In recent years, the Indian Navy has positioned itself as a “first responder” of sorts along the Indian Ocean littoral. In 2014, it responded to a water crisis in the Maldives. In 2015, it evacuated civilians from Yemen as the Saudi-led coalition began air strikes.
Less recently, the Indian Navy and Army played a major role in supporting Bangladesh after Cyclone Sidr in 2007 and Myanmar after Cyclone Nargis in 2008. For New Delhi, responding early to crises has been a priority across the current government and its predecessor.
Most recently, the Indian Navy has played an important humanitarian assistance/disaster relief (HA/DR) role along the southern African coast, in Mozambique.Enjoying this article? Click here to subscribe for full access. Just $5 a month.
Last week, the Indian Navy announced that upon receiving a request from the Mozambique government in the aftermath of a category four tropical cyclone, it diverted three Indian Navy vessels—INS Sujatha, INS Shardul, and INS Sarathi—to the city of Beira along the country’s coast.
“In this hour of tragedy, Government of India stands ready to extend support to the affected people,” the Indian Ministry of External Affairs noted in a statement. A second statement published on Saturday underscored the effect of India’s early assistance, noting that over multiple days, the three Indian vessels had rescued more than 192 people in Mozambique.
“Medical assistance has been provided to 1381 persons in medical camps set up by the Indian Navy,” the statement further noted. The statement used the phrase “first responder” quite literally to describe the role played by the Indian Navy, underscoring this as one India’s longstanding strategic roles in the Indian Ocean littoral.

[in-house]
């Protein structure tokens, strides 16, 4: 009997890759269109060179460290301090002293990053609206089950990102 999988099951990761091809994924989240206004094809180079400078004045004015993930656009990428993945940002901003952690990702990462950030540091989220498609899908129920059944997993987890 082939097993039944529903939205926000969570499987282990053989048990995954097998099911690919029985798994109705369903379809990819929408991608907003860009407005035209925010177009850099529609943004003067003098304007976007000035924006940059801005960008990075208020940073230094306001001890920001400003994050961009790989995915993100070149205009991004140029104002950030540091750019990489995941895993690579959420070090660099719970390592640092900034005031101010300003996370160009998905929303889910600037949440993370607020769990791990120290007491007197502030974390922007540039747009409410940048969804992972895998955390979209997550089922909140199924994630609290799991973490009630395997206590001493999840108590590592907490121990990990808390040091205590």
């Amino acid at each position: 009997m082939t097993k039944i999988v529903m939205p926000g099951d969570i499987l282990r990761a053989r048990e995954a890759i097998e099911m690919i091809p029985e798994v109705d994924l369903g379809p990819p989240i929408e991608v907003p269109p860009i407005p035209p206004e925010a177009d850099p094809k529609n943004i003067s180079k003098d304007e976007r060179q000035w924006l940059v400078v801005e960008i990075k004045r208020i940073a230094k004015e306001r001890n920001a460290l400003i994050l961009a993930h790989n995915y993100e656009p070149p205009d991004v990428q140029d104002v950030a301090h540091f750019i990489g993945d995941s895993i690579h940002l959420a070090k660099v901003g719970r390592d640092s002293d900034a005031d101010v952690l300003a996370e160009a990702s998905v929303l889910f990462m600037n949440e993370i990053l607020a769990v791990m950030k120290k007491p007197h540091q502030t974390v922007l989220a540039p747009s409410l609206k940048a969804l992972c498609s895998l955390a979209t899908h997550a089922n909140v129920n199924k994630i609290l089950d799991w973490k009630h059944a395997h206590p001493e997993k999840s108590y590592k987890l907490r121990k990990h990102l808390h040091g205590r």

New Delhi has long used its humanitarian assistance/disaster relief credentials in the Indian Ocean to underscore its role as a state supporting the global order.
“By contributing its resources to prevent or mitigate regional and international crises, India is demonstrating its commitment as a responsible actor in the international order,” the Indian Ministry of External Affairs had noted in a white paper on its first responder role in the aftermath of natural disasters, crises, and nontraditional security challenges.
For more than a decade, too, India has been focused on building interoperability with regional and extraregional navies to better coordinate HA/DR missions in the event of major crises. The 2004 Indian Ocean tsunami proved to be a formative experience in this regard.
In subsequent years, the Indian Navy has conducted HA/DR exercises with the navies of the United States, Japan, Australia, Singapore, and other countries.
Above all, for India, exerting a strong HA/DR presence in the Indian Ocean is far from just altruistic—it yields real strategic benefits. It underscores the capabilities of the Indian Navy, which has demonstrated its ability to sustain long deployments across the entire breadth of the Indian Ocean region.
Moreover, by acting as a “first responder,” the India not only shores up its credentials as a responsible rising power, but it also leaves other navies in the region playing a secondary role.